KAREN REFUGEES

KAREN REFUGEES

Decades of sporadic government campaigns have driven hundreds of thousands of Karen and other refugees into neighboring Thailand, where at least 150,000 live in official camps and an estimated 1.5 million dwell illegally. The violence, largely ignored by the international community, has also spawned an estimated 1 million internal refugees, many of them Karen.

Tens of thousands of refugees from Myanmar live in Thailand near the Myanmar border. Most are members of ethnic minorities—namely Karen, Shan and Muslim Rohingyas—that have been persecuted and/or have battled for independence from the Myanmar government. Over the years they have also included some students and pro-democracy activists.

Most of the Myanmar refugees in Thailand are Karens who began arriving in 1984 when the Burmese military launched an offensive against the separatist group, the Karen National Union. In the early 2000s, many of them had malaria and lacked adequate food and shelter and Thai authorities wanted them to leave. Thai troops have forced Karen refugees to return to Myanmar.

Vast numbers of villagers in Karen state been forced to flee their villages, and tens of thousands of these refugees live in camps across the border in Thailand. Rights groups say the government's counter-insurgency campaigns over the years have deliberately targeted civilians, driving them from their homes, destroying villages and forcing them to work for the army.

As of 2000, there were 100,000 Karen refugees living in 11 camps of bamboo huts spread along the Thai border and the number was growing at the rate of 500 a month. There are thousands more living internally displaced in Myanmar. Many have fled the fighting. Some have gone to Thailand for employment opportunities because there are no jobs for them, only hardships, in Myanmar . In July 2003, the United Nations agreed to a Thai plan to build a border camp for 1,500 Burmese deemed unable to return home to Myanmar because they had been threatened with violence. In February 2004, Thailand began deporting Burmese refugees to Myanmar in an effort to create “a favorable environment” for Thai business according to a U.S. human group, which worried that the refugees would be persecuted if the returned.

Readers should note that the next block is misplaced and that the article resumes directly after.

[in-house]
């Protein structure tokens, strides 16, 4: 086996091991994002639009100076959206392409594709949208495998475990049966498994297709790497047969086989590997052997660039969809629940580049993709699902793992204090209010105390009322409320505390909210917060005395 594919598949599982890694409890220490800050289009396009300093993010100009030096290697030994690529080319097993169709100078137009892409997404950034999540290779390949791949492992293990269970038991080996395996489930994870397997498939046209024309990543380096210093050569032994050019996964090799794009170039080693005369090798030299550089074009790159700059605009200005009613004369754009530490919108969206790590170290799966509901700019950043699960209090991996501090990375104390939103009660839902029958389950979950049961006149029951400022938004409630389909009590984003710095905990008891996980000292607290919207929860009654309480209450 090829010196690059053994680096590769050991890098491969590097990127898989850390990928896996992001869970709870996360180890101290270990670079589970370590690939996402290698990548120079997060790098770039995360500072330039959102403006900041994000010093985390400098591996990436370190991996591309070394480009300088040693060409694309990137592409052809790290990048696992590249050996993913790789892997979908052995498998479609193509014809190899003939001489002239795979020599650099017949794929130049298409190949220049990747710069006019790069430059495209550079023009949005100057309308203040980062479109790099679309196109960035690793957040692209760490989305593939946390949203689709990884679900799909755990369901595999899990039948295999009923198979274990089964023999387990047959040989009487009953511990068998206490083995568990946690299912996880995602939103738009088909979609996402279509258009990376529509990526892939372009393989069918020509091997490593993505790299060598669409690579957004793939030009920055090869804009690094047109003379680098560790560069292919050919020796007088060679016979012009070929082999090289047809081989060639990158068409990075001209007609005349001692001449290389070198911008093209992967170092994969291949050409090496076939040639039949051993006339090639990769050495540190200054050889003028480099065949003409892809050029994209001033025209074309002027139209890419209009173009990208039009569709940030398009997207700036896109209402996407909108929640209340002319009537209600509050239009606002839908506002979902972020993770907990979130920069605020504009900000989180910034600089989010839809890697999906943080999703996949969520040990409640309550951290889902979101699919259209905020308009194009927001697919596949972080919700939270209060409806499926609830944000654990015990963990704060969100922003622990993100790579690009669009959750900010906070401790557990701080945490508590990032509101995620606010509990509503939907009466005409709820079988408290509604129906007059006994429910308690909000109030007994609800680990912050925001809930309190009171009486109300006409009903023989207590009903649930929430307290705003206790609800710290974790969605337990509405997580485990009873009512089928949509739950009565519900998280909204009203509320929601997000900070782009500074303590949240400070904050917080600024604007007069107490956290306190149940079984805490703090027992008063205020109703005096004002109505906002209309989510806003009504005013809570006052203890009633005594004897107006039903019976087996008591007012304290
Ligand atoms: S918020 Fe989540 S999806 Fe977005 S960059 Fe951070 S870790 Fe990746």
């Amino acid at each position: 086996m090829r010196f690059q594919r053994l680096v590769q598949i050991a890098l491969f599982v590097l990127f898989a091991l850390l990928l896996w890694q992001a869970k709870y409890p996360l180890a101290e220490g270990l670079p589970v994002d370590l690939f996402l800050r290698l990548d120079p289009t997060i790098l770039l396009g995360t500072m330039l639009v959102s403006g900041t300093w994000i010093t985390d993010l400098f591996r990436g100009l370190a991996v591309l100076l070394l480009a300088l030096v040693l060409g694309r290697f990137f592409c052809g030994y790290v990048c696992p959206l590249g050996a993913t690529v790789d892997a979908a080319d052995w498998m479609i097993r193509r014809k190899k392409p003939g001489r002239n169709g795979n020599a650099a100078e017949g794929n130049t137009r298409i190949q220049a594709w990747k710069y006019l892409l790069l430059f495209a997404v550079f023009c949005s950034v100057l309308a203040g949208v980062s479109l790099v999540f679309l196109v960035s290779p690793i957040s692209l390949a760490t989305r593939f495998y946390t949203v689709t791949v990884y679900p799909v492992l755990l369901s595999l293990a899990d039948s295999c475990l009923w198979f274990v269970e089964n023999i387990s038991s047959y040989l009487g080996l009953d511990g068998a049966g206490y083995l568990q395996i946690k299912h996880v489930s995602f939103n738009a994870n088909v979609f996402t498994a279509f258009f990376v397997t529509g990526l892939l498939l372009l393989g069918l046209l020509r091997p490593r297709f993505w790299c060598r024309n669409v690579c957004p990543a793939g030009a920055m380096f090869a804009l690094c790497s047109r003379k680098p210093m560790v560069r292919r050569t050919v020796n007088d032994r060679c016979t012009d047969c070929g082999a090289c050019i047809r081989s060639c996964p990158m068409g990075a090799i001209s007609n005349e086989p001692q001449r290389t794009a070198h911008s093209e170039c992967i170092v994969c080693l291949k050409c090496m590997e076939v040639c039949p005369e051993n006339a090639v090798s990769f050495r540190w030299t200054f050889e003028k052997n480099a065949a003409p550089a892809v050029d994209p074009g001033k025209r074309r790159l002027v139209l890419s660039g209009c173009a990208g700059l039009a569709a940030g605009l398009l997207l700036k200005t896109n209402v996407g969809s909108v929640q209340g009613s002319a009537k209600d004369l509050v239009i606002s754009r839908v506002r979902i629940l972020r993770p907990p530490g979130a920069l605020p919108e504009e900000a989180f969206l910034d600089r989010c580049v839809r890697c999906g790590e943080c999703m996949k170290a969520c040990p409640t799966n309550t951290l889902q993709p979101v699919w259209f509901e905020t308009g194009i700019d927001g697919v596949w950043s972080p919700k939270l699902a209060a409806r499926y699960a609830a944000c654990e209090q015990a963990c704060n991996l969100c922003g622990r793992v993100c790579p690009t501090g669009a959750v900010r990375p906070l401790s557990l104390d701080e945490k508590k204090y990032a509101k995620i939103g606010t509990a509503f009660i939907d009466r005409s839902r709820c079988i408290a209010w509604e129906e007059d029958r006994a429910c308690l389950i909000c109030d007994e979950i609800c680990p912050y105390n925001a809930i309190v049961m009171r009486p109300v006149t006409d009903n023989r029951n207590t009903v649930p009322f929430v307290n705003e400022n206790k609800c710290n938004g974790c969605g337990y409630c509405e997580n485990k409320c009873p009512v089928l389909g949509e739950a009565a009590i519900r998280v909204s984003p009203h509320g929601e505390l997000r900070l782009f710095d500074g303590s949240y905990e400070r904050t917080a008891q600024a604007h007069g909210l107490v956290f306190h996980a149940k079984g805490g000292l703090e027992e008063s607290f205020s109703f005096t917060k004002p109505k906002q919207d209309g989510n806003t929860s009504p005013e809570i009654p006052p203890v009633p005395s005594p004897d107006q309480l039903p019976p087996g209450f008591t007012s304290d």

Mae Sot lies at the center of a kind-of Wild Wast place near the Myanmar border. Karen insurgents are still active in Myanmar and around Mae Sot are a number Karen refugee camps. Sometimes it seems like the main industries are illegal logging and drug smuggling. Many ethnic minorities live in the region. Lawlessness prevails. Some places are regarded as very dangerous.

The U.S. government had closed its doors to most Karen refugees after the Sept. 11, 2001, terror attacks, after which it classified the Karen National Union — a group that includes guerrilla fighters as well as politicians— as a terrorist organization. The ban was lifted by the State Department in 2006, although former guerrillas are still denied entry.

Horrors Experienced by Karen Refugees in Myanmar

Reporting from Camp Eituta in Myanmar, Anthony Faiola wrote in the Washington Post, “In a burgeoning encampment here on Burma's eastern frontier, Hay Nay Tha, a 30-year-old mother of three, awakens in the darkness most nights to the sound of her children's screams. "They keep having nightmares about our journey here," she said. That journey, Hay recalled, began when she was four months pregnant and government soldiers torched her village and forced local farmers off their land. It ended four weeks later, after her husband died of malaria en route to this camp. She and her children arrived here this summer dehydrated and exhausted. Hay soon went into early labor with a stillborn son. "To be honest," the copper-skinned woman said, shyly gazing down at her hands, "I am having nightmares, too." [Source: Anthony Faiola, Washington Post November 17, 2006 ^]